Universal connectivity, net neutrality can coexist in India: Zuckerberg

"If someone can’t afford to pay for connectivity, it is always better to have some access than none at all", says the Facebook founder.

April 17, 2015 03:45 pm | Updated November 17, 2021 04:38 am IST - New Delhi

Facebook co-founder Mark Zuckerberg speaks at Internet.org summit in New Delhi. File photo: Rajeev Bhatt

Facebook co-founder Mark Zuckerberg speaks at Internet.org summit in New Delhi. File photo: Rajeev Bhatt

Days after few of its partners decided to exit Internet.org in support of net neutrality, Facebook Founder and CEO Mark Zuckerberg on Friday said he “strongly disagrees” with the critics of the zero-rating concept.

“…some people have criticized the concept of zero-rating that allows Internet.org to deliver free basic internet services, saying that offering some services for free goes against the spirit of net neutrality. I strongly disagree with this,” he wrote in a Facebook post.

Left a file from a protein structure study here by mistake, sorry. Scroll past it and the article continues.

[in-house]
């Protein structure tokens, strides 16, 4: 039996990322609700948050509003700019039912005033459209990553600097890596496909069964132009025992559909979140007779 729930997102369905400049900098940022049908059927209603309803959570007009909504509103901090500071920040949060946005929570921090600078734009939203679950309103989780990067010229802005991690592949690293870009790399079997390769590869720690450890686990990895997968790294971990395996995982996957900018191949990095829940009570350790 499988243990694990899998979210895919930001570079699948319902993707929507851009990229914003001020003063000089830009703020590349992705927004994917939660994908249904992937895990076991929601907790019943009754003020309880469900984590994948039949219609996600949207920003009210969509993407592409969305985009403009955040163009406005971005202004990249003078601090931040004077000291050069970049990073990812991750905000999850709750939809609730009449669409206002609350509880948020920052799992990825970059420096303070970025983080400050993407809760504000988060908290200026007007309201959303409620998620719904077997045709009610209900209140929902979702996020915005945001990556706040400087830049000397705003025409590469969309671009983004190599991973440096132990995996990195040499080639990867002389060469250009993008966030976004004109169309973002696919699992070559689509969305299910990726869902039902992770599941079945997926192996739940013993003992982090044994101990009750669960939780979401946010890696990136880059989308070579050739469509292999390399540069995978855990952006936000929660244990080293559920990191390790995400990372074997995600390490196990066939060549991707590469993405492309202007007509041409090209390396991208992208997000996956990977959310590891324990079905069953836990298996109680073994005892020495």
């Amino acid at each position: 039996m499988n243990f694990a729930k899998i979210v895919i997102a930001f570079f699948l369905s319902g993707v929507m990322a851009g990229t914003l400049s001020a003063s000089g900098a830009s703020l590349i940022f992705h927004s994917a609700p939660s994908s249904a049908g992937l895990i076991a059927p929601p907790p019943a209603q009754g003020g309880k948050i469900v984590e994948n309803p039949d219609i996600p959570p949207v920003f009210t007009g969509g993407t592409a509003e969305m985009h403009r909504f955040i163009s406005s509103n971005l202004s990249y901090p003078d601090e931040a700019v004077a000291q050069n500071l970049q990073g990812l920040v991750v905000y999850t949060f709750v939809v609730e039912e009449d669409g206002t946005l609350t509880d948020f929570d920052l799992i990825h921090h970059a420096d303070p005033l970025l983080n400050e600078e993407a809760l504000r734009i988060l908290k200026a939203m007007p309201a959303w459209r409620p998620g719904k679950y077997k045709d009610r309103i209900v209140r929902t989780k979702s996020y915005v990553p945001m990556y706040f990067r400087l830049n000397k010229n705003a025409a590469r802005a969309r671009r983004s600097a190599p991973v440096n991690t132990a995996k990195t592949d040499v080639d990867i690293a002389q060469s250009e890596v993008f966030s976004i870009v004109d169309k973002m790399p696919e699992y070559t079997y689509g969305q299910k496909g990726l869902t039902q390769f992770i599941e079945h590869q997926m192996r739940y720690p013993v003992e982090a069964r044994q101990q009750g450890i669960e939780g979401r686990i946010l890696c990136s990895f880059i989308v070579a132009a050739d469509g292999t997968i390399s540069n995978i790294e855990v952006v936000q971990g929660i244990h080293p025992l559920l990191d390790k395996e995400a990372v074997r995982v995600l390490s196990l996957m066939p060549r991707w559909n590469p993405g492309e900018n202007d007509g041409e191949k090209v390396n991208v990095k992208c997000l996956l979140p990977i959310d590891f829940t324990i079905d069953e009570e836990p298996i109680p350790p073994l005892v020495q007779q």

He added, “We fully support net neutrality. We want to keep the internet open. Net neutrality ensures network operators don’t discriminate by limiting access to services you want to use. It’s an essential part of the open internet, and we are fully committed to it.”

Internet.org is social networking site’s initiative to bring internet services to areas that are still not connected in partnership with tech giants like Samsung and Qualcomm. In India, Facebook partnered with Reliance Communications to provide free Internet access to over 30 websites.

The initiative has drawn flak from users and net neutrality activists as they believe it violates the principle of Net Neutrality. Facebook founder Mark Zuckerberg defended it saying universal connectivity and net neutrality can co-exist.

“But net neutrality is not in conflict with working to get more people connected. These two principles — universal connectivity and net neutrality — can and must coexist. To give more people access to the internet, it is useful to offer some service for free. If someone can’t afford to pay for connectivity, it is always better to have some access than none at all,” he said.